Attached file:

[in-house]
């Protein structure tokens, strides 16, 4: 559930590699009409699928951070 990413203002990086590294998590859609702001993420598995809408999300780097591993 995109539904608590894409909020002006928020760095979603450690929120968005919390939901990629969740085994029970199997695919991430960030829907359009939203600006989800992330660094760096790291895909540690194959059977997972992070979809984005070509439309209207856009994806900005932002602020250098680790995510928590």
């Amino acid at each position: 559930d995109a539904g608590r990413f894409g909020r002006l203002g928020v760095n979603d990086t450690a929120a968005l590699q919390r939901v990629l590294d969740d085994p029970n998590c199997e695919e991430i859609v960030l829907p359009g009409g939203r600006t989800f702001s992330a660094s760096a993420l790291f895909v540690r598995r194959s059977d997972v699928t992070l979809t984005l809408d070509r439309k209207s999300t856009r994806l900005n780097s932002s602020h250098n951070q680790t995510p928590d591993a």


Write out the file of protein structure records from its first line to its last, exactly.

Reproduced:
[in-house]
């Protein structure tokens, strides 16, 4: 559930590699009409699928951070 990413203002990086590294998590859609702001993420598995809408999300780097591993 995109539904608590894409909020002006928020760095979603450690929120968005919390939901990629969740085994029970199997695919991430960030829907359009939203600006989800992330660094760096790291895909540690194959059977997972992070979809984005070509439309209207856009994806900005932002602020250098680790995510928590």
């Amino acid at each position: 559930d995109a539904g608590r990413f894409g909020r002006l203002g928020v760095n979603d990086t450690a929120a968005l590699q919390r939901v990629l590294d969740d085994p029970n998590c199997e695919e991430i859609v960030l829907p359009g009409g939203r600006t989800f702001s992330a660094s760096a993420l790291f895909v540690r598995r194959s059977d997972v699928t992070l979809t984005l809408d070509r439309k209207s999300t856009r994806l900005n780097s932002s602020h250098n951070q680790t995510p928590d591993a």